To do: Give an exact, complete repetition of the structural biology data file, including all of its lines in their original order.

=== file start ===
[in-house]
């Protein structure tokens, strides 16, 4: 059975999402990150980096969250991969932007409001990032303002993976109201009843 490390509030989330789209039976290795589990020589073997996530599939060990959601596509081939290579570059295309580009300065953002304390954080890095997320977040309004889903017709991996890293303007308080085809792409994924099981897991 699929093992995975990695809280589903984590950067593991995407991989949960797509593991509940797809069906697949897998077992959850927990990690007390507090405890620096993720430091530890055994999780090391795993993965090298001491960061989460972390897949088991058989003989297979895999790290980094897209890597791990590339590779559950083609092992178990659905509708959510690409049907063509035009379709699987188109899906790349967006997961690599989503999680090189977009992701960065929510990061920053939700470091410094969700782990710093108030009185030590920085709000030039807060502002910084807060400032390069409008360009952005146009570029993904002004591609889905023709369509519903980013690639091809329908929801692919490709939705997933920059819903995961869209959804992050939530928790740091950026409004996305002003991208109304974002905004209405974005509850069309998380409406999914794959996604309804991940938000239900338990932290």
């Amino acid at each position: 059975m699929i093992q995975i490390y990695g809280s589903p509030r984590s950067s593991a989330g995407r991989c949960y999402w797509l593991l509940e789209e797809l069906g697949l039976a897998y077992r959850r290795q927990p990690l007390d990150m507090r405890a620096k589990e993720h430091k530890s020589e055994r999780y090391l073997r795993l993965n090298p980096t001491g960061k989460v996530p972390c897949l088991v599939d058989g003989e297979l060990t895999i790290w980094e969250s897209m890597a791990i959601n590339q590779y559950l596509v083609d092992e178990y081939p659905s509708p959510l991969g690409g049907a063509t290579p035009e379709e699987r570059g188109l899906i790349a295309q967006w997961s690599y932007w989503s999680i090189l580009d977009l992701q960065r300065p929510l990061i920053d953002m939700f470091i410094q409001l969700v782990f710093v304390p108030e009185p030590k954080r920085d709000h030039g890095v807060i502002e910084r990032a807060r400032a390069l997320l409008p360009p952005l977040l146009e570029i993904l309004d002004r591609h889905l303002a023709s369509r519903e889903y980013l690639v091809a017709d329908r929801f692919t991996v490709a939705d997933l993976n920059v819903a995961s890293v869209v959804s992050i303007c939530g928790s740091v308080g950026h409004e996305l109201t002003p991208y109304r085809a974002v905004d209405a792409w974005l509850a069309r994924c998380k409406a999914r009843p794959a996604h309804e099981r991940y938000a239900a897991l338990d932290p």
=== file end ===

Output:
[in-house]
């Protein structure tokens, strides 16, 4: 059975999402990150980096969250991969932007409001990032303002993976109201009843 490390509030989330789209039976290795589990020589073997996530599939060990959601596509081939290579570059295309580009300065953002304390954080890095997320977040309004889903017709991996890293303007308080085809792409994924099981897991 699929093992995975990695809280589903984590950067593991995407991989949960797509593991509940797809069906697949897998077992959850927990990690007390507090405890620096993720430091530890055994999780090391795993993965090298001491960061989460972390897949088991058989003989297979895999790290980094897209890597791990590339590779559950083609092992178990659905509708959510690409049907063509035009379709699987188109899906790349967006997961690599989503999680090189977009992701960065929510990061920053939700470091410094969700782990710093108030009185030590920085709000030039807060502002910084807060400032390069409008360009952005146009570029993904002004591609889905023709369509519903980013690639091809329908929801692919490709939705997933920059819903995961869209959804992050939530928790740091950026409004996305002003991208109304974002905004209405974005509850069309998380409406999914794959996604309804991940938000239900338990932290």
């Amino acid at each position: 059975m699929i093992q995975i490390y990695g809280s589903p509030r984590s950067s593991a989330g995407r991989c949960y999402w797509l593991l509940e789209e797809l069906g697949l039976a897998y077992r959850r290795q927990p990690l007390d990150m507090r405890a620096k589990e993720h430091k530890s020589e055994r999780y090391l073997r795993l993965n090298p980096t001491g960061k989460v996530p972390c897949l088991v599939d058989g003989e297979l060990t895999i790290w980094e969250s897209m890597a791990i959601n590339q590779y559950l596509v083609d092992e178990y081939p659905s509708p959510l991969g690409g049907a063509t290579p035009e379709e699987r570059g188109l899906i790349a295309q967006w997961s690599y932007w989503s999680i090189l580009d977009l992701q960065r300065p929510l990061i920053d953002m939700f470091i410094q409001l969700v782990f710093v304390p108030e009185p030590k954080r920085d709000h030039g890095v807060i502002e910084r990032a807060r400032a390069l997320l409008p360009p952005l977040l146009e570029i993904l309004d002004r591609h889905l303002a023709s369509r519903e889903y980013l690639v091809a017709d329908r929801f692919t991996v490709a939705d997933l993976n920059v819903a995961s890293v869209v959804s992050i303007c939530g928790s740091v308080g950026h409004e996305l109201t002003p991208y109304r085809a974002v905004d209405a792409w974005l509850a069309r994924c998380k409406a999914r009843p794959a996604h309804e099981r991940y938000a239900a897991l338990d932290p």